But the thing is, the extra effort is 110% worth it. Caring about these things is something I will do 1000 X over, even if it makes me break down in tears sometimes…
If you’re reading this I’m going to assume that you have an electronic device of some sort, and that makes you pretty privileged… So just know that WE have the ability to care for the environment, the economy and society in ways that millions may never be able to. Yes, it’s far easier not to care… But ignorance isn’t bliss.
So there you have it! Do you have any other sustainability myths that need to be debunked?
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Excellent post Kate! I totally agree about veganism and that yes its sustainable but we can’t railroad over the people who can’t eat vegan due to health or poverty reasons. I love your fareness in this article and it was excellent! Keep it up! ☺️
I agree sustainability is a term thrown around but, agriculture is always blamed.Which is not true. Agriculture is the foundation of life
Absolutely agree with you the quality of life really increases. By the way love the picture at the top.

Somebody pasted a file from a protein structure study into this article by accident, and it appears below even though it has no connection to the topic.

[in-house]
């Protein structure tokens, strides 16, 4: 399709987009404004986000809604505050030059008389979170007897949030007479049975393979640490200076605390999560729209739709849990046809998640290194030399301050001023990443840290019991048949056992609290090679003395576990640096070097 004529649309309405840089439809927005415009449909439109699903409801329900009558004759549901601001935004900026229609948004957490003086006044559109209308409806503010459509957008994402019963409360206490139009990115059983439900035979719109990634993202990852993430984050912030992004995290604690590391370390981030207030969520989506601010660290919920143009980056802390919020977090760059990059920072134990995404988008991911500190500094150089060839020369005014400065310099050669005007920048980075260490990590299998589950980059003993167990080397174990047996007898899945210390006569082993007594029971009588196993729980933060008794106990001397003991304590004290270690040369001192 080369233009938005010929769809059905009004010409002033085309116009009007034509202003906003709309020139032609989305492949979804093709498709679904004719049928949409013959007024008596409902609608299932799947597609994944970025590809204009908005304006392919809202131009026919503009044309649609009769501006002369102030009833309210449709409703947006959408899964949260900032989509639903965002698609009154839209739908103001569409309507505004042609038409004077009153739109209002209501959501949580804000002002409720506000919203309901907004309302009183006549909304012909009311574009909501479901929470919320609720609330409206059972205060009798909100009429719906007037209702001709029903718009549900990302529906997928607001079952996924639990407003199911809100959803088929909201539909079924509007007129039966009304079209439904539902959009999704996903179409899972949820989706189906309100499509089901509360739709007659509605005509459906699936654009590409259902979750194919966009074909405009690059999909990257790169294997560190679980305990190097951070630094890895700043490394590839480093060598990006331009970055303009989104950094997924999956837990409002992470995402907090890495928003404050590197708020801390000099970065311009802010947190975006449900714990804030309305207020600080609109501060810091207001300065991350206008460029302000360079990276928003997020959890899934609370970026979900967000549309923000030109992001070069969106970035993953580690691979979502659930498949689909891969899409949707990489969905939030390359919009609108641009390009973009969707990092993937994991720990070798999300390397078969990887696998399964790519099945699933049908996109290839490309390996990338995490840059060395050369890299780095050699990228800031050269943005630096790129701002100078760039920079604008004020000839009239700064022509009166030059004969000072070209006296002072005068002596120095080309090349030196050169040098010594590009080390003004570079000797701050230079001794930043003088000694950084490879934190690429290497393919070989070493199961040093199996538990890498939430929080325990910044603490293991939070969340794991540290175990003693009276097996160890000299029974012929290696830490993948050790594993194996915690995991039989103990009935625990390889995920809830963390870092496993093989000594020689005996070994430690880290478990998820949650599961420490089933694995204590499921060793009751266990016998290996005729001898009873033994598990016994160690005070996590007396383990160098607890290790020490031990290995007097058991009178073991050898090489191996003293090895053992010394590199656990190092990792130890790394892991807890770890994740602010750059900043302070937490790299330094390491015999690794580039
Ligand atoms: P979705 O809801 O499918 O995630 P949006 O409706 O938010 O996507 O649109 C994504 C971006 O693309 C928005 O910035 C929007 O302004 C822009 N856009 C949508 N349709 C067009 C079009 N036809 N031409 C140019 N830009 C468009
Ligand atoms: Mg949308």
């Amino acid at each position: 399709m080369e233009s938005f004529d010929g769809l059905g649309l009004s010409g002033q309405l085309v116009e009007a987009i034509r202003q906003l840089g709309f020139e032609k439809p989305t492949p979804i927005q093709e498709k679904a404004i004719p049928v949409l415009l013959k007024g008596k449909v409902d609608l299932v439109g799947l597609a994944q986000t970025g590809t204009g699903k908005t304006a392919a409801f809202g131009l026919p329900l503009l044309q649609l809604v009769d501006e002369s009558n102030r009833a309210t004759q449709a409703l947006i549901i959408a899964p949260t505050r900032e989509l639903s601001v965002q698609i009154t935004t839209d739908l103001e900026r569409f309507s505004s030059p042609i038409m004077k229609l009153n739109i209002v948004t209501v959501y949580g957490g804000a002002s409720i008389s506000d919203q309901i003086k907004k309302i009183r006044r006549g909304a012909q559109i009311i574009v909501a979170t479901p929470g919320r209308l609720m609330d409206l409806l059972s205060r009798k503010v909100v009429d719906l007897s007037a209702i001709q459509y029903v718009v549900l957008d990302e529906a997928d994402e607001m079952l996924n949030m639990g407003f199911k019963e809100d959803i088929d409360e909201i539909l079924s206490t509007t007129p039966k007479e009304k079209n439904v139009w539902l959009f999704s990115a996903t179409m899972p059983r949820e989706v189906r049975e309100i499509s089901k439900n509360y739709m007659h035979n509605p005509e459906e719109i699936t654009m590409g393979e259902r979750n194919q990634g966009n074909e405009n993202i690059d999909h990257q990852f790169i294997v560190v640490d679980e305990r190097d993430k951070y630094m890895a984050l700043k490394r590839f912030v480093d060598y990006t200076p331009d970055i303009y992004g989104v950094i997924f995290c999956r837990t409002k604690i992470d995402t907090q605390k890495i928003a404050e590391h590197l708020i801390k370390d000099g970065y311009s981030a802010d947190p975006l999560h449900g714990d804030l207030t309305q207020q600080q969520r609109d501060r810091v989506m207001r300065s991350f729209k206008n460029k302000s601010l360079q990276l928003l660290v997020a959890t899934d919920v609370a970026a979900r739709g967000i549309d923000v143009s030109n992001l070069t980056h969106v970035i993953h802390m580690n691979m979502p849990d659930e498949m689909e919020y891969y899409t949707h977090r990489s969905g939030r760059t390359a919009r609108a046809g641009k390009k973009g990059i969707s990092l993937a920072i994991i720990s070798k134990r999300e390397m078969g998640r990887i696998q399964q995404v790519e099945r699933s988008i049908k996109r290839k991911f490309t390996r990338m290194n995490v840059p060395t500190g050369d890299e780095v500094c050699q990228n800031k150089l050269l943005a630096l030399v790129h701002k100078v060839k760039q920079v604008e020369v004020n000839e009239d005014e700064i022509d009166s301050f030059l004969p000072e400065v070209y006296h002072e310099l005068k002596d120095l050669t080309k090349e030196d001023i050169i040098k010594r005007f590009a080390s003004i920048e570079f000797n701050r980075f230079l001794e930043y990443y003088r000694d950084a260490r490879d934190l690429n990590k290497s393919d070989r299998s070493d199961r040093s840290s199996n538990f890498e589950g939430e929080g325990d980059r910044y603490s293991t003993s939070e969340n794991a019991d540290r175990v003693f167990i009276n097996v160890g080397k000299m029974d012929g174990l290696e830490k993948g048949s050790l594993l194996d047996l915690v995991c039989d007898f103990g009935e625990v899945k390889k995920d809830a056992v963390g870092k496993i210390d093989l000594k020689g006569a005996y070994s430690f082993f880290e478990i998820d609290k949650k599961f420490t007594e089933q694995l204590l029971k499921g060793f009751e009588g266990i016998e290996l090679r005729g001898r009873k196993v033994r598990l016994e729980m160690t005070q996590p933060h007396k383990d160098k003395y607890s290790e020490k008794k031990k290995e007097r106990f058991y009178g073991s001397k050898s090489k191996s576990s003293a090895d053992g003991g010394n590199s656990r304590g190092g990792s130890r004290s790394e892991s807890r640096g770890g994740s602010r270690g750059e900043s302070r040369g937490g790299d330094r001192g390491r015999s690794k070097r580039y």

Thanks so much Nicky, I’m so glad you agree! XX
Great post Kate! One thing I’ve wondered, and I don’t know if anyone has ever analyzed this, is how air travel stacks up against other forms of travel from a comprehensive approach. For example, going from Madison, Wisconsin where I live to Nairobi, Kenya, where I am now, without air travel would look something like this: 1) drive or take a string of busses across country to a ship port on the east coast. 2) take a ship across the Atlantic, most likely to Europe. 3) take a boat across the Mediterranean to Africa 4) travel Overland South to Nairobi… I’m wondering how all the carbon emissions, pollution, resources, etc used in that itinerary compare to the two flights it would take to get from Madison to New York and New York to Nairobi. Not to mention the time we could save (probably over a month…) and spend doing other things… Just a thought I’ve had and I honestly don’t know the answer. But my guess is that unless we stay home entirely, travel is going to cause some damage to the environment.
This is such a great question Sarah! Unfortunately I don’t know the answer either… From my understanding flying releases a lot more CO2 in comparison to other travel methods, but that’s generally only looked at from one perspective without taking any other things into consideration. It really is a difficult one, and I think you’re right in saying that the only way to TRULY be 100% damage-free would be to live totally off the grid and never leave the house. But unfortunately that’s not realistic, and I think we need to keep things achievable in order to get more people on board! You have brought up a fantastic point though, and I will definitely be looking into it more in the future. Thank you for stopping by XX